A tweet sparks an international crisis
A preseason game in Shanghai, China, offered Jared Dudley, a 34-year-old forward who signed with the Los Angeles Lakers in the offseason, a chance to visit the country for the first time. He told Insider he was excited to see the sights, try the food, and watch fans' reactions to his superstar teammates LeBron James and Anthony Davis.
Instead, Dudley said, "I basically was stuck in the hotel for four days."
The isolation was part of the NBA's damage-control efforts after the Houston Rockets general manager, Daryl Morey, tweeted his support for protesters in Hong Kong.
Tim Warner/Getty Images
Morey's October 4 tweet sparked immediate backlash in China; fans there called for his firing. Though Morey apologized, the incident snowballed. The Chinese Basketball Association cut ties with the Rockets. Businesses ended sponsorships with the Rockets and the NBA. Chinese broadcasters announced that they'd stop showing NBA games. All of it damaged a profitable relationship the league had spent decades building.
The NBA's initial response — to call Morey's tweet "regrettable" — drew criticism from Republican and Democratic lawmakers alike, who said the league was "kowtowing" to China to protect its bottom line.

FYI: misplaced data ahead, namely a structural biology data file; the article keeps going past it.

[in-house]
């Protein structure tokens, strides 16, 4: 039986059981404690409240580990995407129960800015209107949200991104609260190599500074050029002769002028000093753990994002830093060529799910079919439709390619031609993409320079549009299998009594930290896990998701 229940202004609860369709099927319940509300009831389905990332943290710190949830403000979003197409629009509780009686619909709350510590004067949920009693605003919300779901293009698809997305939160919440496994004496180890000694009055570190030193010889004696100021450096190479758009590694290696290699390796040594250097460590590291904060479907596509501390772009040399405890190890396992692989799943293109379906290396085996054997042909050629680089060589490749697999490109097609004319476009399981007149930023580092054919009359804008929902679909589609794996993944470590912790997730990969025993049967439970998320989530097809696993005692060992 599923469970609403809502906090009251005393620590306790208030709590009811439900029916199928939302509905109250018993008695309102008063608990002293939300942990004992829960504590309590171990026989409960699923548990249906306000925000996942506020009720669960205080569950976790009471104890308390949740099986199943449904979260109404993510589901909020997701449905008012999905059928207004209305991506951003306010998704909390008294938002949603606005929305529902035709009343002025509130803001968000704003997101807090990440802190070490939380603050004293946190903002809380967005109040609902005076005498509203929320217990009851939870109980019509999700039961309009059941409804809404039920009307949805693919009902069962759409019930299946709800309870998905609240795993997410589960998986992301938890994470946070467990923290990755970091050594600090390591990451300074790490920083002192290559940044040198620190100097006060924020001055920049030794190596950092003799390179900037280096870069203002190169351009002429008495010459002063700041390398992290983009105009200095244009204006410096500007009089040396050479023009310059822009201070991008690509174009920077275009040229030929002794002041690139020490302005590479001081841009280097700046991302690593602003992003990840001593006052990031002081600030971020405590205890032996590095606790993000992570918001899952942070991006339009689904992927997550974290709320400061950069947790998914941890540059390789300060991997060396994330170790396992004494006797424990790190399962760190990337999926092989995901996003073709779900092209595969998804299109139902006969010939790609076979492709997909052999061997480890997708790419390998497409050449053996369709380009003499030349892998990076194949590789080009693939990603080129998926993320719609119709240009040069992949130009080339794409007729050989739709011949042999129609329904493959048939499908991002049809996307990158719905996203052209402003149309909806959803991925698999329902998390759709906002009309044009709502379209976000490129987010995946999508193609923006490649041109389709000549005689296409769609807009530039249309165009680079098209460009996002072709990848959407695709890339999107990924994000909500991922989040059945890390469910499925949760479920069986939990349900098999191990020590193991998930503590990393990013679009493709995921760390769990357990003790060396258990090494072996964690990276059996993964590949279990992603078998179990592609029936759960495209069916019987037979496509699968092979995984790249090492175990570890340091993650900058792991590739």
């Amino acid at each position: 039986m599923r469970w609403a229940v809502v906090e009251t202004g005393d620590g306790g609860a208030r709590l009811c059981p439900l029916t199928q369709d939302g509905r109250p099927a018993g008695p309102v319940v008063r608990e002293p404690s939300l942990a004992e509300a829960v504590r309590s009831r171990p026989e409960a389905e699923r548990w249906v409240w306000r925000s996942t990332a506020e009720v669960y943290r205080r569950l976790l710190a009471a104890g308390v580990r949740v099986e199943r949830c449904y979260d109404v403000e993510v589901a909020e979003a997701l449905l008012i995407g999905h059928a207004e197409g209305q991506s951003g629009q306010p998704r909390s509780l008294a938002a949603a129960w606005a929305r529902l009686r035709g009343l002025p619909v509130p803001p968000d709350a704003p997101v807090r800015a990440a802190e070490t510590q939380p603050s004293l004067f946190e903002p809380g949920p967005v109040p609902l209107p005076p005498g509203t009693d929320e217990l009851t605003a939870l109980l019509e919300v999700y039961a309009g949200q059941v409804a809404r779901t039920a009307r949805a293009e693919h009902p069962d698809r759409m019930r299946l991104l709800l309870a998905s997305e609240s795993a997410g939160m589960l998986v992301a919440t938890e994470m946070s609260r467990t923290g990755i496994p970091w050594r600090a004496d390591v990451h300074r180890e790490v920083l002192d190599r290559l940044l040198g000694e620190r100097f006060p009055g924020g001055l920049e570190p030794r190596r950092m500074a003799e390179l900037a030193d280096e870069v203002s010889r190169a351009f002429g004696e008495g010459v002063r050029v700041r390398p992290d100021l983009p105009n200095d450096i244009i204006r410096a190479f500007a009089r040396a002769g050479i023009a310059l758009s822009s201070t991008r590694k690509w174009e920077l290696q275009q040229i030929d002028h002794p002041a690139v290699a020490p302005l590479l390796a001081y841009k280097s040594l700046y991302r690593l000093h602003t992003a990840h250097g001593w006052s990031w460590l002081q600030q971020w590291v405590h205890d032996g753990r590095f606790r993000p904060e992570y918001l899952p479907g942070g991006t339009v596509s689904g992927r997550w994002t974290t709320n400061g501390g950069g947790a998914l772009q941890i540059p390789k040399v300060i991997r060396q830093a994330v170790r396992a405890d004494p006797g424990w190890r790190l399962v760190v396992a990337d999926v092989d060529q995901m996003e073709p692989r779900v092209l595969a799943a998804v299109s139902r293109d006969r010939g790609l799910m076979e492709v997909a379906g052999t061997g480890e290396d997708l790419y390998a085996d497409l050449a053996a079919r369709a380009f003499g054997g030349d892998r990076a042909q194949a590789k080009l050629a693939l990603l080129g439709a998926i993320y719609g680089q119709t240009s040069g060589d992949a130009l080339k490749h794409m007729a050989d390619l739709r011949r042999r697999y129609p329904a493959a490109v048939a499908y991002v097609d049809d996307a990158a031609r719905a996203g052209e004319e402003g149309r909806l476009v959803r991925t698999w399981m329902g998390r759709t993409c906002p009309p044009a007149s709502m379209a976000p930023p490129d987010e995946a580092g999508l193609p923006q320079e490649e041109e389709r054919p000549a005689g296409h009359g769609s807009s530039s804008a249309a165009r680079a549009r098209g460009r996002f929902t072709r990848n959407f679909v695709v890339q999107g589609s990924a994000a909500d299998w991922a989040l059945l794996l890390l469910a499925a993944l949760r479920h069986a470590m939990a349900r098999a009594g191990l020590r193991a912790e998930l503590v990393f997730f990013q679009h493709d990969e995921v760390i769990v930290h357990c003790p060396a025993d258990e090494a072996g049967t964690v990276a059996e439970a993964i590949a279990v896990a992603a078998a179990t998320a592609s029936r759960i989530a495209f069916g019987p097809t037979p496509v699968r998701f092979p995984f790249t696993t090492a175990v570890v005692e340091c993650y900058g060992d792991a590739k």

The timing couldn't have been more awkward. The Lakers and the Brooklyn Nets were in China, ready to play. NBA Commissioner Adam Silver flew in to meet with the players, who expressed frustration at being placed in the middle of the crisis with an expectation that they would comment on it.
"Our opinions should not have been voiced in that situation," Dudley told Insider. "We're in another person's country, on their soil, playing a basketball game."
Zhang Hengwei/China News Service/VCG/Getty Images
The game ultimately went on as scheduled, and Silver later said the league would not police what its players say. But the economic consequences of the conflict with China have lasted: Silver said at the All-Star Game in February that the league could lose up to $400 million from the fallout.
"We accept the consequences of our system and our values," Silver told reporters at the time. "It's not a position any business wants to be in, but those are the results."
But frustration remains in some corners of the NBA.
"You're talking about a pretty significant loss of revenue. It impacts the bottom line for everybody," one NBA general manager, who spoke on the condition of anonymity because of the sensitive nature of the topics, told Insider.
Morey and the Rockets did not respond to a request for comment.